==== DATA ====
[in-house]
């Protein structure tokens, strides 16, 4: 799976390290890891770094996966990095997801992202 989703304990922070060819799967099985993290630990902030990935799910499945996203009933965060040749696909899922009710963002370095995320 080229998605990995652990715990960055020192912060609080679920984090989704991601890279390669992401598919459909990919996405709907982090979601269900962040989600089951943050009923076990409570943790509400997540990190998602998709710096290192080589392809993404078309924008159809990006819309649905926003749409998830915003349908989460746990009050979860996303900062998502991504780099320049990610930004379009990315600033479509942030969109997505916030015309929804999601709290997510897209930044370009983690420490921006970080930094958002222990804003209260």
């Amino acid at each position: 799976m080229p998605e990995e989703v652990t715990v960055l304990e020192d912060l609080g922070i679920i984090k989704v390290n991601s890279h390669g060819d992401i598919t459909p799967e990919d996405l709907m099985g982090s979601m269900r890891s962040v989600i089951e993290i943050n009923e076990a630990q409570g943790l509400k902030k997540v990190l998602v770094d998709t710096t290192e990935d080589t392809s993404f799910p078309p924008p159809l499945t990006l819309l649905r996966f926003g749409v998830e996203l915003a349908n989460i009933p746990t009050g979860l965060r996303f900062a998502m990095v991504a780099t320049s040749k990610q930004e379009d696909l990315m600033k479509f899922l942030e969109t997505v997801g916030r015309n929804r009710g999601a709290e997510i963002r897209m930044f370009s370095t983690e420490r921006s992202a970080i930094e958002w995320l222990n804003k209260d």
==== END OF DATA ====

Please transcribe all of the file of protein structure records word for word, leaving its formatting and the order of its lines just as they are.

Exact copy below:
[in-house]
């Protein structure tokens, strides 16, 4: 799976390290890891770094996966990095997801992202 989703304990922070060819799967099985993290630990902030990935799910499945996203009933965060040749696909899922009710963002370095995320 080229998605990995652990715990960055020192912060609080679920984090989704991601890279390669992401598919459909990919996405709907982090979601269900962040989600089951943050009923076990409570943790509400997540990190998602998709710096290192080589392809993404078309924008159809990006819309649905926003749409998830915003349908989460746990009050979860996303900062998502991504780099320049990610930004379009990315600033479509942030969109997505916030015309929804999601709290997510897209930044370009983690420490921006970080930094958002222990804003209260």
């Amino acid at each position: 799976m080229p998605e990995e989703v652990t715990v960055l304990e020192d912060l609080g922070i679920i984090k989704v390290n991601s890279h390669g060819d992401i598919t459909p799967e990919d996405l709907m099985g982090s979601m269900r890891s962040v989600i089951e993290i943050n009923e076990a630990q409570g943790l509400k902030k997540v990190l998602v770094d998709t710096t290192e990935d080589t392809s993404f799910p078309p924008p159809l499945t990006l819309l649905r996966f926003g749409v998830e996203l915003a349908n989460i009933p746990t009050g979860l965060r996303f900062a998502m990095v991504a780099t320049s040749k990610q930004e379009d696909l990315m600033k479509f899922l942030e969109t997505v997801g916030r015309n929804r009710g999601a709290e997510i963002r897209m930044f370009s370095t983690e420490r921006s992202a970080i930094e958002w995320l222990n804003k209260d």